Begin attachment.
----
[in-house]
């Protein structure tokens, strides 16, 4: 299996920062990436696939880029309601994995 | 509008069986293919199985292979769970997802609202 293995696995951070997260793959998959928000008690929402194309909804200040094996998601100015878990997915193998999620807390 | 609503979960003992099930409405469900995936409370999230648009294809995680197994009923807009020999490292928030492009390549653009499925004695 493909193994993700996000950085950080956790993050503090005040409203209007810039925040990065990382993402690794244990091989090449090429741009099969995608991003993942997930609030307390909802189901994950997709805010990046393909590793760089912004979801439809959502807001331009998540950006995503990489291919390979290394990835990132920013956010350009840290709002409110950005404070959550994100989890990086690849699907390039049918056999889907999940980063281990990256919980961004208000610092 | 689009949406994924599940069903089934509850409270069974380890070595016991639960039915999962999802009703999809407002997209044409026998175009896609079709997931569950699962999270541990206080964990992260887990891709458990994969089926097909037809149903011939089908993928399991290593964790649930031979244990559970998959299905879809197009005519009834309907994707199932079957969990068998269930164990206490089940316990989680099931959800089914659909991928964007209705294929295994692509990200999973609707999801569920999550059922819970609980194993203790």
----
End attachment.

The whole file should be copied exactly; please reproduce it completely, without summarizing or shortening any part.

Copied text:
[in-house]
């Protein structure tokens, strides 16, 4: 299996920062990436696939880029309601994995 | 509008069986293919199985292979769970997802609202 293995696995951070997260793959998959928000008690929402194309909804200040094996998601100015878990997915193998999620807390 | 609503979960003992099930409405469900995936409370999230648009294809995680197994009923807009020999490292928030492009390549653009499925004695 493909193994993700996000950085950080956790993050503090005040409203209007810039925040990065990382993402690794244990091989090449090429741009099969995608991003993942997930609030307390909802189901994950997709805010990046393909590793760089912004979801439809959502807001331009998540950006995503990489291919390979290394990835990132920013956010350009840290709002409110950005404070959550994100989890990086690849699907390039049918056999889907999940980063281990990256919980961004208000610092 | 689009949406994924599940069903089934509850409270069974380890070595016991639960039915999962999802009703999809407002997209044409026998175009896609079709997931569950699962999270541990206080964990992260887990891709458990994969089926097909037809149903011939089908993928399991290593964790649930031979244990559970998959299905879809197009005519009834309907994707199932079957969990068998269930164990206490089940316990989680099931959800089914659909991928964007209705294929295994692509990200999973609707999801569920999550059922819970609980194993203790």